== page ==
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  • July 11, 2014 - Reflections

    By Jean S. Horner
    The other day while walking down a corridor in a public building, I saw what appeared to be someone walking toward me. On coming closer, I found it was my own reflection in a huge mirror. For a moment it frightened me. Somehow a full-length reflection of one’s self is a startling thing. ...

On Your Mark by Dr. George O. Wood


What Belongs to God

But Jesus knew their hypocrisy. “Why are you trying to trap me?” he asked. “Bring me a denarius and let me look at it.” They brought the coin, and he asked them, “Whose portrait is this? And whose inscription?” “Caesar’s,” they replied. Then Jesus said to them, “Give to Caesar what is Caesar’s and to God what is God’s.” And they were amazed at him. (Mark 12:15b-17, NIV)

The first “test” question, “What is the source of your authority?” had been put to Jesus by the chief priests and religious authorities (11:27–12:12). Jesus deftly parried their question and infuriated them.

Next came the Pharisees and Herodians with the question of taxes. These two groups were on opposite sides of the religious and political spectrum. The Pharisees resented the rule of Herod and the Romans, looking instead to the day when there would be no heathen occupation.

On the other hand the Herodians, a small, more secular group of Jewish people, were allied with the Herod family — whose interests were in lockstep with Roman occupation. The Herodians benefitted from the presence of Rome, so they had no problem with everyone paying taxes.

Jesus did not need a miracle of prescience to determine their motive in asking. They already had established opinions. They wanted to force Him to take sides.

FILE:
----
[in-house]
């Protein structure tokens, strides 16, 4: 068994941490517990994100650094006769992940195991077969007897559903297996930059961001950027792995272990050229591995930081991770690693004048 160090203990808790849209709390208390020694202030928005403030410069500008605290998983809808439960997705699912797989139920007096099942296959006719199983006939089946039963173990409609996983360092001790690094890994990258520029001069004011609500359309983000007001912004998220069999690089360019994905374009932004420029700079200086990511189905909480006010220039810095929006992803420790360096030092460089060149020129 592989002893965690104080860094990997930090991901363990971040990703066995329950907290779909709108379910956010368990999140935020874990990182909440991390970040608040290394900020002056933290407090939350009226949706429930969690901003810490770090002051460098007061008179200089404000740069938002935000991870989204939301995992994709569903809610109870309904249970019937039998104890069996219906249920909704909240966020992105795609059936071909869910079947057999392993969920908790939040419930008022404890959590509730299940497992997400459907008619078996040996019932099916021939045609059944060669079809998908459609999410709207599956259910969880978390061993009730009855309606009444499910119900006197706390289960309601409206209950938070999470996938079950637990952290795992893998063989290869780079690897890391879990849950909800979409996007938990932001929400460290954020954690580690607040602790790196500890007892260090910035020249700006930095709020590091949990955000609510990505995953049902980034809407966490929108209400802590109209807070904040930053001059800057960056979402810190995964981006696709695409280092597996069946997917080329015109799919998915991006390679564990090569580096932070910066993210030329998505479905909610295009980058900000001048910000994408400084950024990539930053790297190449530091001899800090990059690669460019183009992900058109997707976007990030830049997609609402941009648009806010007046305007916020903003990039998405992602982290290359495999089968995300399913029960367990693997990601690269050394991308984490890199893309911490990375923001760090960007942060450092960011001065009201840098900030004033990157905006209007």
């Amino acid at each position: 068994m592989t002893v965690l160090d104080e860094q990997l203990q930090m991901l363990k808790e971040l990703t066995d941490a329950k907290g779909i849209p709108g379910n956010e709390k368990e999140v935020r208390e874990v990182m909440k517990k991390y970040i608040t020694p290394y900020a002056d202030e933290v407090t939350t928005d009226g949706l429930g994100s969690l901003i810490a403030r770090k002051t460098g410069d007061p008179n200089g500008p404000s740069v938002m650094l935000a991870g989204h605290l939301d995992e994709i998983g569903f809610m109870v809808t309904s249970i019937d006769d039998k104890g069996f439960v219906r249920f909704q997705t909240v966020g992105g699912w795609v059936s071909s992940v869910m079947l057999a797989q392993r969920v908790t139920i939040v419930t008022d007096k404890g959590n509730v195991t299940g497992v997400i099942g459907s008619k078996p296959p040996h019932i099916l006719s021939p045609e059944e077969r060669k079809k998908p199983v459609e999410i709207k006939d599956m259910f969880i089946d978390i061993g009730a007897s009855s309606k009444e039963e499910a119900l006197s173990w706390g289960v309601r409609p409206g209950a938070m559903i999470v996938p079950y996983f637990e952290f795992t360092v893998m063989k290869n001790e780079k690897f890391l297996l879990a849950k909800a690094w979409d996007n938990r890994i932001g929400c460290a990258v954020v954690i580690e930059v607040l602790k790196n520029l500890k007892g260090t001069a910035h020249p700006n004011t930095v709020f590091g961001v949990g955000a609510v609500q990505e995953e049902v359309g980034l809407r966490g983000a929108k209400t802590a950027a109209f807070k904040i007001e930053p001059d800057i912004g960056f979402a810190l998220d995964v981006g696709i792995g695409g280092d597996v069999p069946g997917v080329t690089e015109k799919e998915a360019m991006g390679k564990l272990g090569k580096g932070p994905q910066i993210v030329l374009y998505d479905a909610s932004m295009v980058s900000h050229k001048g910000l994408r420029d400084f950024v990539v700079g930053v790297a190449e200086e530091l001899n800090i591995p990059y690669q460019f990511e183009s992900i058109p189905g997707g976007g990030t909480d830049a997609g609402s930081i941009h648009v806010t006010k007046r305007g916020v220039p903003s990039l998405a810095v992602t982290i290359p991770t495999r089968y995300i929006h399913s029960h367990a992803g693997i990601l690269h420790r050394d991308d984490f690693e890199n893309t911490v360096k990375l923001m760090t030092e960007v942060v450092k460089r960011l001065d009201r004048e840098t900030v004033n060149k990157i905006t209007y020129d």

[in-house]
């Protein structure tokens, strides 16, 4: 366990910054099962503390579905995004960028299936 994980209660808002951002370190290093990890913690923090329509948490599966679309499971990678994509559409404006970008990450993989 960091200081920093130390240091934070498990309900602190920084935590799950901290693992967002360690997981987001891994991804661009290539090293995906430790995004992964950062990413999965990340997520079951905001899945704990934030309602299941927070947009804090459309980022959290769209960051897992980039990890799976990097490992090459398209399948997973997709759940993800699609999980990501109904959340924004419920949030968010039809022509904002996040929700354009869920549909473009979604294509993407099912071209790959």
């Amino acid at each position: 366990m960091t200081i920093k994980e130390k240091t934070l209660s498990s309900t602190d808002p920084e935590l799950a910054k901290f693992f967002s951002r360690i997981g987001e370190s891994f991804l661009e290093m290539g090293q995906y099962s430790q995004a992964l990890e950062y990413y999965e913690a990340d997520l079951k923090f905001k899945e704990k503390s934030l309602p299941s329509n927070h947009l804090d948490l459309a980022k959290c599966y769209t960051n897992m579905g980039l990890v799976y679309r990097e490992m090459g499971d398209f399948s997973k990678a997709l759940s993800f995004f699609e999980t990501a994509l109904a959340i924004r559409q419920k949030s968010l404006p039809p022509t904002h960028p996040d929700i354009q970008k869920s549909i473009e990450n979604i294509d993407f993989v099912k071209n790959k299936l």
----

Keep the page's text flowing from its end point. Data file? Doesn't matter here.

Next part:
Jesus asked for a denarius. He already had anticipated their question and was prepared with one of His own. Nothing takes Him by surprise. If you have worked out your theology of life, then you won’t be rocked when crisis comes. Jesus already had formulated the answers long before He was ever asked the question. What will we do when tough questions are thrown at us?

Like Jesus, we should be careful to assess whether a compliment (“you are a man of integrity” in v. 14) is genuine or should be taken with a grain of salt. And like Him, we should live every day with settled convictions so that when we are tested we can respond out of the reservoir of His Word and Spirit living in us.

Jesus asked them to bring to Him a common unit of currency, the denarius. Unlike the temple coinage called the shekel, the denarius was the occupier’s currency, and Pharisees were loath to use it because of the image of Caesar. But Jesus had a point to make.

He asked them an obvious question. He could have skipped the question altogether, held the coin up for all to see, and then just made His point: “This bears Caesar’s inscription and portrait.” But Jesus is a Master at forcing the opposition into a corner. He made them — especially the Pharisees — acknowledge the nature of the currency in circulation.

They had come intending to trap Him. Instead He was laying the trap for them. Never get into an argument with Jesus. He is much smarter than you!

The image on the coin was that of Caesar. Thus Jesus said, Give that to Caesar. Then He added, “Give to God what is God’s.” Ask yourself, “What belongs to God?” The answer is “You!”

The coin bore Caesar’s image. But we bear the image of God — created in His likeness.

We give to the government what is outside ourselves, the coin; but to God we give what is on our inside — our hearts.

We have a duty both to the government and to God. What we give to God is far more important than what we give to Caesar.

A prayer of response
Lord Jesus, may I always bear Your image and likeness. Stamp Thine own image deep on my heart.

GEORGE O. WOOD is general superintendent of the Assemblies of God.

On Your Mark

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2013 On Your Mark

2012 On Your Mark

2011 On Your Mark

2010 On Your Mark

2009 On Your Mark

2008 On Your Mark

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